There are a surprising amount of users in the market for high performance RAID-capable drives at a friendly price point. Their search commonly ends with NAS drives. The NAS HDD segment is actually a newer classification that provides a great value segment for DAS usage.
While the WD Reds are marketed specifically for DAS arrays from one to five drives (along with their more typical NAS usage), the Seagate HDDs are only directly marketed for NAS usage. The only other options from Seagate for small-scale DAS usage are the Terascale and Enterprise Capacity (ES.3) HDDs, which are considerably more expensive. This leaves the Seagate NAS HDD as the go-to value offering for DAS usage from Seagate.
Most NAS units, especially in the one to five bay category, are constrained to the speed limit of a single gigabit Ethernet port. A single gigabit Ethernet port is limited to an effective speed of 120-125 MB/s, and this leads many prosumers to utilize the faster speeds of DAS RAID arrays. Both drives are resilient to heavy workloads, and provide plenty of endurance for typical prosumers with small-array DAS usage. The drives also feature various spin-down states, and communicate directly with RAID code to repair any data loss.
The Seagate NAS HDD draws less power than the Red, and is great for arrays that will spend a lot of time in various spin-down states. The Seagate NAS HDD also excels at sequential read performance, largely due to its adaptive algorithms that detect sustained sequential read and write activity. The Seagate NAS HDD will fare well with large file access models, such as audio and video streaming and editing.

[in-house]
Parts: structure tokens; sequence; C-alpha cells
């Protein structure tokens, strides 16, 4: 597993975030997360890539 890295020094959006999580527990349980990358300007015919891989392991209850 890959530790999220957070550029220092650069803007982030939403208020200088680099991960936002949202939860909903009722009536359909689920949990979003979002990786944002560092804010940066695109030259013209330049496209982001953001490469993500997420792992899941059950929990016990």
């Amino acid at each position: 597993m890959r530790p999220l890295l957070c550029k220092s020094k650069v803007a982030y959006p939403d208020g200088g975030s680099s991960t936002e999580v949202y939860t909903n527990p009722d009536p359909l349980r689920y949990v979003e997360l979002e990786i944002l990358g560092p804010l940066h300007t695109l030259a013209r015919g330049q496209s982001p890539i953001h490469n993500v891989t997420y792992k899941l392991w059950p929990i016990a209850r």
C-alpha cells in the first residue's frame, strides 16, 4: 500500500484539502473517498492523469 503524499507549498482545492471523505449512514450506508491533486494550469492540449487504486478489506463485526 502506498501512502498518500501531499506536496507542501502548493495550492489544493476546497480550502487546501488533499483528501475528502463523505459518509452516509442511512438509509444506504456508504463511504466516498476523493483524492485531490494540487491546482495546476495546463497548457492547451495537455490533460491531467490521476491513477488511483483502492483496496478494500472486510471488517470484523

Most SMB and SOHO users will not be utilizing a RAID 0 in their DAS, unless they dealing with replicated data protected by strong backup schemes. However, in the prosumer space there will be a stronger chance of utilizing RAID 0 arrays as fast scratch disks for content creation and modification.
In this usage model, the WD Red wins at all random workloads by a convincing margin. In RAID 0, the WD Reds also put forth a commanding lead in sequential write performance; leaving lower power consumption and faster sequential read speeds as the only advantages for the Seagate NAS HDD.
In RAID 5 usage, the most common type of DAS array, the WD Red leads with random workloads, but the margins are not as large as with RAID 0 usage. In parity environments, the WD Red still wins overall, making it the best choice for the majority of DAS workloads. Users searching for sequential strength in parity environments will fare well with the Seagate NAS HDD.
Consumers will always look for the best value, and there is no denying the obvious price advantages of using a NAS HDD in RAID. The emergence of NAS HDDs provide resiliency in RAID environments, and good-enough warranty periods for consumer DAS applications. We expect to continue to see this trend expand as NAS HDDs mature.